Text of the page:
HOUSTON, TX — In asymptomatic and symptomatic patients at low risk for coronary artery disease, the use of coronary artery calcium (CAC) imaging improves long-term prediction of risk beyond that established by the Framingham Risk Score (FRS) and exercise-treadmill and stress-perfusion testing, according to the results of a new study. The same findings were observed even among individuals who met the appropriate-use criteria for functional testing, report investigators.
"What we were able to show was that across all Framingham Risk Scores, calcium scoring significantly added in terms of predicting outcome and reclassifying risk in these individuals," senior investigator Dr John Mahmarian (Houston Methodist DeBakey Heart and Vascular Center, TX) told heartwire . "There have been several studies looking at low Framingham Risk Score patients, and this study bolsters the argument that calcium scoring adds tremendously in that [low-risk] group."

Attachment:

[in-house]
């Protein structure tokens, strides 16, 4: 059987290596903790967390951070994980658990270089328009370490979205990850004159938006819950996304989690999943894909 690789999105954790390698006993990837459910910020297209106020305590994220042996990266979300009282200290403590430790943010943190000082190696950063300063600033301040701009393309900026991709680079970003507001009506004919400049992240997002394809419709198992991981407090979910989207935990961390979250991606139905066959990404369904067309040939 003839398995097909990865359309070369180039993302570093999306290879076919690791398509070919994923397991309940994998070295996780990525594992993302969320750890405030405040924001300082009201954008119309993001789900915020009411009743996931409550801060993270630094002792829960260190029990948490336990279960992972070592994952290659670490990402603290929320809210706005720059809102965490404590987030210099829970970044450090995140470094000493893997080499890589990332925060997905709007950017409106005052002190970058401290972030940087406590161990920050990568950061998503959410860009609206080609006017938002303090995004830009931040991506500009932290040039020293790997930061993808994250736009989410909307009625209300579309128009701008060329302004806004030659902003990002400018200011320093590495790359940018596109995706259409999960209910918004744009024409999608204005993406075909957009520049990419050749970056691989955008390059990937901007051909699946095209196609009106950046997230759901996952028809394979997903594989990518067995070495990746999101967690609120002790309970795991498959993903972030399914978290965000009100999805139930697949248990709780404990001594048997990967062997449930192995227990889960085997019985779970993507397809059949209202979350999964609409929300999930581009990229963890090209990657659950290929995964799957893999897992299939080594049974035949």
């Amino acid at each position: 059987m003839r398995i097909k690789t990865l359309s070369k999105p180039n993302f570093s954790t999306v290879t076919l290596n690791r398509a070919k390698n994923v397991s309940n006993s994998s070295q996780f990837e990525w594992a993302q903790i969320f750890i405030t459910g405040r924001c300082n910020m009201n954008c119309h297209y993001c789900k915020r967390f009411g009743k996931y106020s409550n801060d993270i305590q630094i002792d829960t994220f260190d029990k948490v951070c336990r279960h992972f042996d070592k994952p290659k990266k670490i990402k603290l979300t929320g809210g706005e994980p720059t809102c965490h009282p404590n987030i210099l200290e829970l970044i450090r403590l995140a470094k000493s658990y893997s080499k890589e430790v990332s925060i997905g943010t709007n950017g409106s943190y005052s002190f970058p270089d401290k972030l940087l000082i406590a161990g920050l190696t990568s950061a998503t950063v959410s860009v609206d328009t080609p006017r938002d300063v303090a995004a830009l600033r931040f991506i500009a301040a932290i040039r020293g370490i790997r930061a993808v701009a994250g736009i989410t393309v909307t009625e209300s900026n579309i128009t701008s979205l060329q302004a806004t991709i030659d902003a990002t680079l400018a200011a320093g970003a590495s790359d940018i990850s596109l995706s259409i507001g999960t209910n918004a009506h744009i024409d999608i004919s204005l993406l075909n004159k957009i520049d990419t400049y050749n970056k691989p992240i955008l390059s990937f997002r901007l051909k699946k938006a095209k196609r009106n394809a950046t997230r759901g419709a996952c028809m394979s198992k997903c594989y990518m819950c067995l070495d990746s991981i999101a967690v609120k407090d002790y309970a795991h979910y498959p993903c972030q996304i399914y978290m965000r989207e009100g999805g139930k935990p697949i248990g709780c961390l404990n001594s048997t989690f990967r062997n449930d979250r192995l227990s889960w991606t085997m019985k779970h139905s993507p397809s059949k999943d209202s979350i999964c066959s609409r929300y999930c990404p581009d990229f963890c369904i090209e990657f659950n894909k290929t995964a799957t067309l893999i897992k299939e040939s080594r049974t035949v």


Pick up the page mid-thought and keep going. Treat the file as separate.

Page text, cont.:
Furthermore, the researchers also looked at several treadmill variables—peak-exercise capacity, exercise-tolerance test (ETT) ischemia, and the Duke treadmill score—and found the addition of the calcium score to any of the variables significantly improved the reclassification of risk beyond that achieved with the clinical-data and functional-test results.
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